Tuesday, 23 September 2008

The Carnelian Fob

In 1996, a man with a metal detector found this fob in Peacock's field on our farm. It is silver and hallmarked 1836 and was found just in front of this little barn, where the farm horses used to be kept in days gone by. I had it cleaned up and added the silver chain. The reverse side probably held a compass although only vestiges of it remain. It was found just below the surface of the grass. I have thought often about how it came to be there and have written the following fictional account of one way in which it could have been lost.



The farmer looked up towards Zebra Hill. All day the hill had stood out against the purple-black of an angry sky. Sometimes a glishy sun had illuminated the few scrappy pines on the top. Then a squall would pass over. Great drops of rain, each one a miniature prism in the bright sunlight, would race across the field, while the farmer watched in wonder at the raw beauty of the weather.

The haystacks were thatched, the fields were cropped short, the corn and root crops were all harvested. Now the land needed the Autumn rain.

The worst kind of weather always came from behind Zebra Hill, from the North, sweeping down from the moorland into the valley floor. In the coming Winter there would be days of bone-chilling cold, when the walk from the house to the barn to feed and water the horses in the evening would be a chore, carried out in the darkness, the storm lantern swinging against the farmer's body as he walked. The rain would be lashing down or the snow would be almost too

deep to wade through. But always he would have to struggle through to his beloved horses, who were such an integral part of the farm and who would be standing in their stalls, waiting patiently as they always did, for their food to arrive.

But tonight, as the setting sun swept bars of orange light across the heavy clouds, the farmer felt a glow of satisfaction. He owned this land. He had worked it in all weathers. And this year he had fulfilled the promises of Summer by getting everything in safely before Winter set in.

He took out his pocket watch and looked at the time. The watch face, tinted palest pink by the setting sun, said seven o'clock. How the nights were drawing in, he thought.

Pulling his watch chain across his ample chest, he tucked the watch back into his waistcoat pocket and strode across the field for home, his work for the day finished. The smell of mown grass mingled with the smell of Autumn bonfires and that of home cooking from the farmhouse kitchen across the field.

It was only when he took out his watch on going upstairs to bed later that night that he saw that his treasured fob was missing from his watch-chain. He searched the fields in the days and weeks to come but it was not to be found for another 160 years.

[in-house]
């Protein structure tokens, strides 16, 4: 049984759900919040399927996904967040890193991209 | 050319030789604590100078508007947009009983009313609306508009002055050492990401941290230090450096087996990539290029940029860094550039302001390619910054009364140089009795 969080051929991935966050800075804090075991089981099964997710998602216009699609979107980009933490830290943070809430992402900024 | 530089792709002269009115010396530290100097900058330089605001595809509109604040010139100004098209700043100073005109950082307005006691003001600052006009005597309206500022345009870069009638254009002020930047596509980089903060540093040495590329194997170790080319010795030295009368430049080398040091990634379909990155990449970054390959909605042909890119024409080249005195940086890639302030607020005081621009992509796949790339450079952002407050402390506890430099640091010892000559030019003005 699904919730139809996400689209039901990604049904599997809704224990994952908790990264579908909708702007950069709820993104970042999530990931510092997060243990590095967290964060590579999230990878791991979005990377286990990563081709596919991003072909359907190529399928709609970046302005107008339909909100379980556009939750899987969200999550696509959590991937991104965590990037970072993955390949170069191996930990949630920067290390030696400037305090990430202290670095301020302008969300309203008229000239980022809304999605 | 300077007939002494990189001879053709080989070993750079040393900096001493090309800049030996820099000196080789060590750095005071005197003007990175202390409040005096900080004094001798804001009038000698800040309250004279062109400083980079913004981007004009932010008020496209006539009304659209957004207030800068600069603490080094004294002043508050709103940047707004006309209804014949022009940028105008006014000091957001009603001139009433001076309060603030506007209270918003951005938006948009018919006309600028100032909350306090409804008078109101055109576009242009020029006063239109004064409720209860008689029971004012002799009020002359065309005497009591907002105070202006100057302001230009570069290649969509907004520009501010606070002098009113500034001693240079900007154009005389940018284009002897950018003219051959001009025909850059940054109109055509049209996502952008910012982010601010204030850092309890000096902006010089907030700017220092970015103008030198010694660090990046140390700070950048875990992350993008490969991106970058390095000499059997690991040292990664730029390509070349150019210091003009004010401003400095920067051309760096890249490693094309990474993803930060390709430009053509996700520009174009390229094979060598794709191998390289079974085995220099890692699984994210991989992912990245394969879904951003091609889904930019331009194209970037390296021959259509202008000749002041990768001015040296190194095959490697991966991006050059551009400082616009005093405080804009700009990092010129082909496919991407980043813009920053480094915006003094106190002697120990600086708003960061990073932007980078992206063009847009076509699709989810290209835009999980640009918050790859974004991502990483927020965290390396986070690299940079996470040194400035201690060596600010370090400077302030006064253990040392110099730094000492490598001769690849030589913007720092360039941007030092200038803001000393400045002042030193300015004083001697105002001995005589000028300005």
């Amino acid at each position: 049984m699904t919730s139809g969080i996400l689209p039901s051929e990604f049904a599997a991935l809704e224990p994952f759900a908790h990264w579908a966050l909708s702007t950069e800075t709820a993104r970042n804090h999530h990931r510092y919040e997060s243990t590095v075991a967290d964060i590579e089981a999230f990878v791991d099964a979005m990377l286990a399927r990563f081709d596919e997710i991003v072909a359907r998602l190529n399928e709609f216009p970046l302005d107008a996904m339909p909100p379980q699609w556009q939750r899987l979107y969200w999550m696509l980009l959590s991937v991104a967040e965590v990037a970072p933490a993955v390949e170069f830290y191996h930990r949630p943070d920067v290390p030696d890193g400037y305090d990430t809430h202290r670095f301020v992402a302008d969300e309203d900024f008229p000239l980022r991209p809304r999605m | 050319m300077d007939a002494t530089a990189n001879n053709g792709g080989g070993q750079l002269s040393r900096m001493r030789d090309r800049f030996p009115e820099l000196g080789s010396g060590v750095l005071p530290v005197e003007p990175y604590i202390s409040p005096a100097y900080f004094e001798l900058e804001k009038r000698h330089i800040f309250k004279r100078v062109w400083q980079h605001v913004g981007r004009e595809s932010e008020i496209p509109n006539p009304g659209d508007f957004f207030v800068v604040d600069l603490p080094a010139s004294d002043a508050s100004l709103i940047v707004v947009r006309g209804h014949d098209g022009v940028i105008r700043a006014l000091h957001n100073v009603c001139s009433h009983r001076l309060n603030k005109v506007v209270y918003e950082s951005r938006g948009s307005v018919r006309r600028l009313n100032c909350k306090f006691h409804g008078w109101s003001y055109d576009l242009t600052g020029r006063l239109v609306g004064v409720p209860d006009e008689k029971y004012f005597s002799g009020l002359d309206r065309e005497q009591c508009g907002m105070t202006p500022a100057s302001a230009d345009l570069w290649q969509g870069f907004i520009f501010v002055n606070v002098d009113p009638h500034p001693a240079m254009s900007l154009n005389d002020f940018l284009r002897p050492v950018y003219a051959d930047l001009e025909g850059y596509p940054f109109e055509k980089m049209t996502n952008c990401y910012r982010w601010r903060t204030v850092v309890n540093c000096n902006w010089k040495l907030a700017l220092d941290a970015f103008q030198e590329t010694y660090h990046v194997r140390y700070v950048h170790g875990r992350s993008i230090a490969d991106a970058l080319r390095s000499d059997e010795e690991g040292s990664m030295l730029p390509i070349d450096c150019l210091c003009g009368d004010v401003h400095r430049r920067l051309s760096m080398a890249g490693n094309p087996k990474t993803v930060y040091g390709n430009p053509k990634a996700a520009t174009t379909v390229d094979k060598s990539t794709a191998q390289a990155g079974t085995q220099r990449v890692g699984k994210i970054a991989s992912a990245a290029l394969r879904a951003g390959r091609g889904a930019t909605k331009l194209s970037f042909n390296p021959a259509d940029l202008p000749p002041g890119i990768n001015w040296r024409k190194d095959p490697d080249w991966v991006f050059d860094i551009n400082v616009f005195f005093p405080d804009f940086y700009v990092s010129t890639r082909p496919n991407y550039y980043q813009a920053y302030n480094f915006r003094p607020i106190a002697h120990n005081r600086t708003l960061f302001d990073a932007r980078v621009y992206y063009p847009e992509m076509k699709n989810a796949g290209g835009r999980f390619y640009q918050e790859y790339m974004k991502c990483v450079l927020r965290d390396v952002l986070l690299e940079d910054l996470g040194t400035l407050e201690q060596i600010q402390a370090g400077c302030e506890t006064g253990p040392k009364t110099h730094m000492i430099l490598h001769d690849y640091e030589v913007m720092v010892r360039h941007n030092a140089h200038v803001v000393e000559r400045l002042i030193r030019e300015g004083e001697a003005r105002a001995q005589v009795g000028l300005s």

16 comments:

Gramma Ann said...

That was an interesting find, "The Carnelian Fob"

I enjoyed reading the fictitious account of how he lost the 'fob.' Isn't it amazing that 160 years later it was found. It boggles the mind, well my mind anyway;)

Janice Thomson said...

A fine tale and as interesting a possibility as any other Weaver. What a neat treasure to find.

A World Away said...

You had me there,in the storm, with the horses...a world away. Thanks

The Weaver of Grass said...

We'll never know how it was really lost g.a. but it is interesting to speculate.

Dominic Rivron said...

What does 'glishy' mean?

Pamela Terry and Edward said...

This was a fascinating imagining of what might have really happened. I loved it.

Arija said...

What an honest person with a metal detector, so glad they still exist.
Wonderful find and you spin a good story, you forgot the bit about his father bequething it to him on his death bed.
You could probably weave a whole book about it.
Happy days.

greg rappleye said...

Good story. You are probably very close to what actually happened.

The Weaver of Grass said...

Yes gramma ann - the silver shone as though it had been buried yesterday.

The Weaver of Grass said...

Treasure indeed, Janice - it is a lovely thing.

The Weaver of Grass said...

Thanks "a world away" I sometimes stand in that barn and try to imagine the two cart horses standing there in their stalls. They were hard times but there is something majestic about work horses isn't there?

The Weaver of Grass said...

Dominic - glishy is a Northern dialect word - David uses itall the time - it describes the sun in stormy skies - when it is hard and bright, and you know it isn't going to last long.

The Weaver of Grass said...

Pamela and Edward - can't help feeling Edward would love a romp round the field and a sniff round the barn.

The Weaver of Grass said...

Yes Arija I think they were happy days - but that is only in retrospect - it must have been jolly hard work in the cold wet winters we get up here. Thanks for visiting.

The Weaver of Grass said...

Yes Greg, I think I possibly am. It pretty certainly came from off a man's watch chain.

acornmoon said...

You are a wonderful storyteller, very enjoyable post all round and what a wonderful find.